It may only be spring training, but baseball has started and I am finally getting to watch a game. It really wouldn’t matter if there was a foot of snow on the ground, spring training is the signal that winter is closing and there is hope for the summer ahead for a good deal of us. Is baseball what it once was in American culture? No, sadly, it isn’t. If you have any doubts as to how deeply rooted baseball was in everyday America for almost a hundred years, you really need to check out Ken Burns’ documentary on the subject. Even if you don’t like the game, it is eighteen and a half hours of pure Americana. For almost one hundred years, baseball reacted to the state of the nation, and the nation reacted to baseball in ways you would never have imagined. The game was often used to introduce ideas and situations to the common man in a spectrum they could comprehend, almost a social test bed. It truly was “America’s Pastime”, and was an integral part of the common man’s day-to-day life.
What was it that made the game so beloved? Possibly one reason was the fact that the players looked like everyone else. They were the common man making good. Keep in mind, I am talking about an era before steroid ridden iron-pumpers as the norm. You can go back to the mid-eighties, and the players still look like ordinary guys out on the field. Even guys below average in size could become stars (this is in no way a reference to Eddie Gaedel…but if you only check out one episode of the Burns documentary, Bill Veeck’s showmanship during the 1940s and 1950s is very telling). Wee Willie Keeler was one of the great hitters of his (or any) time, and was listed at only 5’7” tall….though eye witnesses say that 5’4” was more realistic. Keeler compiled the 14th highest career batting average of all time, and still held records that stood over a hundred years. When asked about the method for his success, he uttered the infamous sentence “I just hit ‘em where they ain’t”. He was living proof that size could be very, very deceptive.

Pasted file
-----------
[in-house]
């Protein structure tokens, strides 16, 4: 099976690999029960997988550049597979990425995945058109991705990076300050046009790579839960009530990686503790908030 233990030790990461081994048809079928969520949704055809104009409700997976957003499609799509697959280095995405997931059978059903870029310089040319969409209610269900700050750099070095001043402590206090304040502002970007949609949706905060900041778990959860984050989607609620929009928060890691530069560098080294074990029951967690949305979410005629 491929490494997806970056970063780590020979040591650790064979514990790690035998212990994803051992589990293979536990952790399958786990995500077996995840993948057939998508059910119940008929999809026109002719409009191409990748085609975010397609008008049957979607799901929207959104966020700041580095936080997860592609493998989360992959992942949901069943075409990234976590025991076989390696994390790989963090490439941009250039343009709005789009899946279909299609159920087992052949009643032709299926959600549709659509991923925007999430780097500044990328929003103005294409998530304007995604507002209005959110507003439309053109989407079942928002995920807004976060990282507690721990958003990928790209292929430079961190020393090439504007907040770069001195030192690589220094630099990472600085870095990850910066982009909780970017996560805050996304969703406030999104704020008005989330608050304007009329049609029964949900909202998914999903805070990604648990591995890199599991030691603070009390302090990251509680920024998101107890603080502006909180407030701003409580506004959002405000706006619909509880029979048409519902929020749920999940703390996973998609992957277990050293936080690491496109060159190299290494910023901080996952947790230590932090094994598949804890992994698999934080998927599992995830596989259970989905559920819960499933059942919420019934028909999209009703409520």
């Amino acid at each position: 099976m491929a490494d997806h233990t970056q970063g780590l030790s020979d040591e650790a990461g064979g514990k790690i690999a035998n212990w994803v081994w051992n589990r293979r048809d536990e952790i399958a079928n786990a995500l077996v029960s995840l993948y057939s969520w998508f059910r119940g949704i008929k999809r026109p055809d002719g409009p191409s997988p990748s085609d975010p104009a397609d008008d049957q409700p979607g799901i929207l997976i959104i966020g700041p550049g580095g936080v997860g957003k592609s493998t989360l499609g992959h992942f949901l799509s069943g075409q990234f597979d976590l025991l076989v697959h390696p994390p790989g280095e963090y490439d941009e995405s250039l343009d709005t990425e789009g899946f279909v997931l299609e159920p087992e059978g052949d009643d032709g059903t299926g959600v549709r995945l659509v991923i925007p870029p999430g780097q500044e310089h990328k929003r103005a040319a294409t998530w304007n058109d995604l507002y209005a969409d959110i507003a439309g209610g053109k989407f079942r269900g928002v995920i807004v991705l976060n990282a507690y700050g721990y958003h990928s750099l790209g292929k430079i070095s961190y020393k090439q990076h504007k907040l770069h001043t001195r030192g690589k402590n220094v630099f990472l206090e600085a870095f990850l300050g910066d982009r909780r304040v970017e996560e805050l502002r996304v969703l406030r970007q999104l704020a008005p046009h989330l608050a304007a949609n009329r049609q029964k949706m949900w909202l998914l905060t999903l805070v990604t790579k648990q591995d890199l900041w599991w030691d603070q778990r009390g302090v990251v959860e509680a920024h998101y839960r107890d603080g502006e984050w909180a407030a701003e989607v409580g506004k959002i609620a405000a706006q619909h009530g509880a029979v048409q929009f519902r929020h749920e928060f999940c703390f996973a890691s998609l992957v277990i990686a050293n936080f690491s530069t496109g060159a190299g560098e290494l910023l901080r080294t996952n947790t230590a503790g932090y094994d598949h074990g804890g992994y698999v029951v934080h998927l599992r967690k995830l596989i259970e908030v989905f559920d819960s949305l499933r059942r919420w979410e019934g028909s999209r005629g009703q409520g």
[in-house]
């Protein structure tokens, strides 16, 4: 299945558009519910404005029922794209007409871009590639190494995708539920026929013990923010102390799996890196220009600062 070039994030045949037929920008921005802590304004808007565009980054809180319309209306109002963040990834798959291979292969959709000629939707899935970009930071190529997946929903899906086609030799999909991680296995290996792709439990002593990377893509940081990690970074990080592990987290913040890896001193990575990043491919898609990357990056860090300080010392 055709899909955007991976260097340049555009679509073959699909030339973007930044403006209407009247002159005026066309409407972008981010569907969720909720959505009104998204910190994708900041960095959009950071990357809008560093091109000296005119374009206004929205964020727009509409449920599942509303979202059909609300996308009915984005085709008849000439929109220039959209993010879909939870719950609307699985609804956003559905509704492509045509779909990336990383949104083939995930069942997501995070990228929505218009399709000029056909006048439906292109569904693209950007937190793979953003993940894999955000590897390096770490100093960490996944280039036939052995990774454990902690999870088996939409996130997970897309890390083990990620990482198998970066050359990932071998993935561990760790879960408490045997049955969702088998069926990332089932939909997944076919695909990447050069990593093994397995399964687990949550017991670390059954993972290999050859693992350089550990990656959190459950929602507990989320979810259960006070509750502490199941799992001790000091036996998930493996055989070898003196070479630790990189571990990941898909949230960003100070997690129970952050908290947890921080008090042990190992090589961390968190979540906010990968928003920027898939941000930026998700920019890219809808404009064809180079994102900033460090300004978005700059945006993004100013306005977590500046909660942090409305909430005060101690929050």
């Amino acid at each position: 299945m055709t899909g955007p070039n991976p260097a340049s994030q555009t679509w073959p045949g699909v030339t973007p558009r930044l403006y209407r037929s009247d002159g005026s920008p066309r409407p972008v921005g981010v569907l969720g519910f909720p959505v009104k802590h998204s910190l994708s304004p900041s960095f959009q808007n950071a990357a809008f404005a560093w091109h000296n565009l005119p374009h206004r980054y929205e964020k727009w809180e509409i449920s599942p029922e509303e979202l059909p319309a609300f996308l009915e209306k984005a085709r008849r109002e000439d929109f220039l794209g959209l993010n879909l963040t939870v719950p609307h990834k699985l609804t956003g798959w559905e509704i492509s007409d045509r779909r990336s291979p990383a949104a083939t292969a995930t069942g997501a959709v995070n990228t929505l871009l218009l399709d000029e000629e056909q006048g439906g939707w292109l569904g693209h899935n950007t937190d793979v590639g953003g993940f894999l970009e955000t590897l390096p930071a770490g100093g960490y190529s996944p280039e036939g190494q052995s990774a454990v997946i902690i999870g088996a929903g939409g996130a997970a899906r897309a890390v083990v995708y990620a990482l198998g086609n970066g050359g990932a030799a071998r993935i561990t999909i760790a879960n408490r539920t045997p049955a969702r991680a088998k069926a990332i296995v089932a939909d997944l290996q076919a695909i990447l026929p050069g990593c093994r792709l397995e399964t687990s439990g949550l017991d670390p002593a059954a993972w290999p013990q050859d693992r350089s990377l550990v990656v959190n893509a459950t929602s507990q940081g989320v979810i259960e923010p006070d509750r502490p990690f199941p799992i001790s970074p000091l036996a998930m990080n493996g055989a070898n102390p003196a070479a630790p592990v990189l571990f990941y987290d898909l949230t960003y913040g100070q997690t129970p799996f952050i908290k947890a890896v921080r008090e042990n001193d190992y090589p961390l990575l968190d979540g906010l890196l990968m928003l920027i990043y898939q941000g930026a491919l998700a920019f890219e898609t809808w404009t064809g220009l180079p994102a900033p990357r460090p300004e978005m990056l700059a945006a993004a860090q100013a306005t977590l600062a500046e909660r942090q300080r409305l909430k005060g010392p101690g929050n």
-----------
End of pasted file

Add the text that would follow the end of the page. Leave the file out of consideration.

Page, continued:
Noctua adds a new entry into high end, low profile cooling with the new NH-L12 CPU Cooler. The Noctua NH-L12 is a distinct departure from what one typically thinks of in a low profile solution and retains all of Noctua’s signature strong points, ultra-high end build quality and legendary near silent fans. “Fans” in the plural, because the NH-L12 is actually a dual fan low profile cooler, utilizing a 120mm fan on top of the cooling tower, with a 92mm under the tower just above the CPU itself. Both fans are PWM capable for speed control, and a low noise adapter is included in the kit, as well. While the NH-L12 stands at a mere 93mm with both fans in place, it is also capable of operating with only the 92mm fan, thereby cutting down the height to an ultra-slim 66mm for even the tightest of slimline cases. Though the NH-L12 is smaller in stature, it retains use of the Noctua SecuFirm 2 mounting kit, for quick, easy and solid installation and requires no backplate to be used in Intel Mini ITX environments. The Noctua NH-L12 provides extremely flexible mounting options, and is compatible with Intel LGA2011/1366/1156/1155/775, as well as AMD AM2/3 and FM1.